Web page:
In one of two trades that New York’s sports reporters dubbed “the Midnight Massacre” (the other involved struggling outfielder Dave Kingman), Seaver was traded to the Cincinnati Reds on June 15, 1977 (the trading deadline for that year) for pitcher Pat Zachry, minor league outfielder Steve Henderson, infielder Doug Flynn, and minor league outfielder Dan Norman. Seaver would go 14–3 with Cincinnati and win 21 games that season, including an emotional 5–1 win over the Mets in his return to Shea Stadium. Seaver struck out 11 in the return, and also hit a double.

Seaver, who was immensely popular in New York, also received a lengthy ovation at the 1977 All-Star Game, which was held in New York’s Yankee Stadium. His departure from New York sparked sustained negative fan reaction, as the Mets became the league’s worst team, finishing in last place the next 3 seasons. Combined with the Yankees’ resurgence in the market, attendance dipped in 1978, and plunged in 1979 to 9,740 per game. M. Donald Grant was fired after the 1978 season, and Joe McDonald was fired after the 1979 season following a sale of the team to publishing magnate Nelson Doubleday, Jr.. In a sardonic nod to the general manager, Shea Stadium acquired the nickname “Grant’s Tomb”.

Cincinnati Reds

After having thrown five one-hitters for the Mets, including two games in which no-hit bids were broken up in the ninth inning, Seaver recorded a 4–0 no-hitter against the St. Louis Cardinals on June 16, 1978 at Riverfront Stadium. It was the only no-hitter of his professional career.

Seaver had a 75–46 record with Cincinnati. He led the Cincinnati pitching staff in 1979, when the Reds won the Western Division, and again in the strike-shortened 1981 season, when the Reds had the best record in the major leagues. In the latter season, Seaver, with his sterling 14–2 performance, was a close runner-up to Fernando Valenzuela for the 1981 Cy Young Award. (Seaver had finished third and fourth in two other previous years.) In 1981, during one of his 2 losses, Seaver recorded his 3,000th strikeout. After recording his 3000th, he took himself out of the game, walking off the mound to a standing ovation. He suffered through an injury-ridden 1982 campaign, finishing 5–13.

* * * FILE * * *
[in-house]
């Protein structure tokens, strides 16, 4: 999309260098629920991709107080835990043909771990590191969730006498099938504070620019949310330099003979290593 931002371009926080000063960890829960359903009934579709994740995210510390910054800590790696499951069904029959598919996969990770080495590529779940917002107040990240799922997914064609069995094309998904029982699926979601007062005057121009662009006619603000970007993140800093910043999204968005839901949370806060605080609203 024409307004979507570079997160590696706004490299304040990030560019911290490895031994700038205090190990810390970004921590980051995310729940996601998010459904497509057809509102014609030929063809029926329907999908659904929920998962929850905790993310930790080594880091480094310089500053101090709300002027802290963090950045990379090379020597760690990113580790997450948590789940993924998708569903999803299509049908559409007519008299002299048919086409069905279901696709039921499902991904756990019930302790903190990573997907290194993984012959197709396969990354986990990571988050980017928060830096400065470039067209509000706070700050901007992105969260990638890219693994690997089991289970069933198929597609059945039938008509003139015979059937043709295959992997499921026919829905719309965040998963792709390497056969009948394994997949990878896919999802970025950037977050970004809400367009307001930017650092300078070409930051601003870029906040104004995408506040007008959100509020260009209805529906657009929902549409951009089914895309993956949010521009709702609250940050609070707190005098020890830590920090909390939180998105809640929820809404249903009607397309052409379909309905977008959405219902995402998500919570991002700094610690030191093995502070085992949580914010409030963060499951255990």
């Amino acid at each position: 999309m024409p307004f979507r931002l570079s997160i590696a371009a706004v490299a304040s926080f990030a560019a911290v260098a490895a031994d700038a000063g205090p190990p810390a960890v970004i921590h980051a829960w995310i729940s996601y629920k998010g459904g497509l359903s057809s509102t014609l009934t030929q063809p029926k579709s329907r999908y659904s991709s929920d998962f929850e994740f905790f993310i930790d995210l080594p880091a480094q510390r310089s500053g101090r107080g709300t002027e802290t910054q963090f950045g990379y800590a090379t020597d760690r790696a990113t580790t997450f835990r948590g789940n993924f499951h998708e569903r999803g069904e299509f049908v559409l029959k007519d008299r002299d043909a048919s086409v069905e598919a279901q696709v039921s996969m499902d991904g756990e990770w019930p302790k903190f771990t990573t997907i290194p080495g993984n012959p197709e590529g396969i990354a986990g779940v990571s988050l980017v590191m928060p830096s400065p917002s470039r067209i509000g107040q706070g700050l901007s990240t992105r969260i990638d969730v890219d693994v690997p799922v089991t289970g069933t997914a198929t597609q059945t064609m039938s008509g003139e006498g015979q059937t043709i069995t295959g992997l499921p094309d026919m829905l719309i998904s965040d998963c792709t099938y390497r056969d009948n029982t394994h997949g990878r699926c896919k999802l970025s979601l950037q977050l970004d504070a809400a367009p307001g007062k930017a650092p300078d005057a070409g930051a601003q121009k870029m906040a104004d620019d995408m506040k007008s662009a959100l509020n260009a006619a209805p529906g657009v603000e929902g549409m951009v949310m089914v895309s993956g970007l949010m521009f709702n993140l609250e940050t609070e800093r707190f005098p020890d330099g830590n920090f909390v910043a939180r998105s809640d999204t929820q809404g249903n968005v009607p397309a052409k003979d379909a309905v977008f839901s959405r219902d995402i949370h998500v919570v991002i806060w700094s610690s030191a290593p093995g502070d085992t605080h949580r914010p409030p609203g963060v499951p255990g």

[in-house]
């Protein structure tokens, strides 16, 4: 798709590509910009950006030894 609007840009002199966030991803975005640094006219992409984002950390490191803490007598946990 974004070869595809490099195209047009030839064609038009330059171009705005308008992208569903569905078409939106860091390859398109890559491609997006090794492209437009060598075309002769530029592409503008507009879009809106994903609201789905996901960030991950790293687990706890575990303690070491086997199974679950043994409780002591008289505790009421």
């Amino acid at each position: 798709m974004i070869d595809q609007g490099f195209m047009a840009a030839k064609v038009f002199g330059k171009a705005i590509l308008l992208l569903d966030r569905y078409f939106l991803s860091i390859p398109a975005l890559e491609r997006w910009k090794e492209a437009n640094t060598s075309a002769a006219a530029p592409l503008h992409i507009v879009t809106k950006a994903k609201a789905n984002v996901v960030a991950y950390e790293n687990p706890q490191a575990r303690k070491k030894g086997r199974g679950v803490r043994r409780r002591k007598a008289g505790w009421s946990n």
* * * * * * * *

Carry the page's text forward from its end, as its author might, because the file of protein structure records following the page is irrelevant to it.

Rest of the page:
Return to New York

On December 16, 1982, Seaver was traded back to the Mets, for Charlie Puleo, Lloyd McClendon, and Jason Felice. On April 5, 1983, he tied Walter Johnson’s major league record of 14 Opening Day starts, shutting out the Philadelphia Phillies for six innings in a 2–0 Mets win. He had a 9–14 record that season. The Mets exercised an option on Seaver’s contract worth $750,000 for the 1984 season.

300 wins

On January 20, 1984, the Chicago White Sox claimed Seaver from the Mets in a free-agent compensation draft. The Mets, especially GM Frank Cashen, had incorrectly assumed that no one would pursue a high-salaried, 39-year-old starting pitcher, and left him off the protected list. Faced with either reporting to the White Sox or retiring, Seaver chose the former. The result for the Mets was an opening in the starting rotation that allowed Dwight Gooden to be part of the team.

Seaver pitched two and a half seasons in Chicago and recorded his last shutout on July 19, 1985 against the visiting Indians. In an anomaly, Seaver won two games on May 9, 1984; he pitched the 25th and final inning of a game suspended the day before, picking up the win in relief against the Milwaukee Brewers, before starting and winning the day’s regularly scheduled game, also facing the Brewers.

On August 4, 1985, Seaver recorded his 300th victory at Yankee Stadium against the Yankees, throwing a complete game 4–1 victory.

READ MORE. 

MORE OF TODAY’S TOP HEALTH NEWS:

5,000 Illegals May Be Housed On U.S. Military Bases, Says HHS

Youngest Osmond Faces New Health Crisis Alone; No Family Visits

$811,929 To Save One Boy After Parents ‘Decline Immunization’

OxyContin Maker Blames Everyone But Itself As Death Toll Mounts